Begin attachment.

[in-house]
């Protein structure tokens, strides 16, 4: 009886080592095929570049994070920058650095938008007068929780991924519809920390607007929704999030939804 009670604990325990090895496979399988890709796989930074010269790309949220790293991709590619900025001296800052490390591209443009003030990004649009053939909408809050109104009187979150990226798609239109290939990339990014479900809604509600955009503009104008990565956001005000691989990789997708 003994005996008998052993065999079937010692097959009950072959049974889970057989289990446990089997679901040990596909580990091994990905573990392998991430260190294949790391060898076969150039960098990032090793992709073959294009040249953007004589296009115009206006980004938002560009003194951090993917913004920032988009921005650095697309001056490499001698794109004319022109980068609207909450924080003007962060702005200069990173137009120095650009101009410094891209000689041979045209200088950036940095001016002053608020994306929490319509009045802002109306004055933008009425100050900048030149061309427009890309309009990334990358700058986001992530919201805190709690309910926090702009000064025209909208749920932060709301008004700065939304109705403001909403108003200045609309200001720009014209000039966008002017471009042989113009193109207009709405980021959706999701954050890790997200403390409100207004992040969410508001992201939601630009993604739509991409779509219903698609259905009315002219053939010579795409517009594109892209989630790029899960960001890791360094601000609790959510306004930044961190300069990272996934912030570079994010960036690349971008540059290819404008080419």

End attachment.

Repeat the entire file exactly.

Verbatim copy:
[in-house]
């Protein structure tokens, strides 16, 4: 009886080592095929570049994070920058650095938008007068929780991924519809920390607007929704999030939804 009670604990325990090895496979399988890709796989930074010269790309949220790293991709590619900025001296800052490390591209443009003030990004649009053939909408809050109104009187979150990226798609239109290939990339990014479900809604509600955009503009104008990565956001005000691989990789997708 003994005996008998052993065999079937010692097959009950072959049974889970057989289990446990089997679901040990596909580990091994990905573990392998991430260190294949790391060898076969150039960098990032090793992709073959294009040249953007004589296009115009206006980004938002560009003194951090993917913004920032988009921005650095697309001056490499001698794109004319022109980068609207909450924080003007962060702005200069990173137009120095650009101009410094891209000689041979045209200088950036940095001016002053608020994306929490319509009045802002109306004055933008009425100050900048030149061309427009890309309009990334990358700058986001992530919201805190709690309910926090702009000064025209909208749920932060709301008004700065939304109705403001909403108003200045609309200001720009014209000039966008002017471009042989113009193109207009709405980021959706999701954050890790997200403390409100207004992040969410508001992201939601630009993604739509991409779509219903698609259905009315002219053939010579795409517009594109892209989630790029899960960001890791360094601000609790959510306004930044961190300069990272996934912030570079994010960036690349971008540059290819404008080419």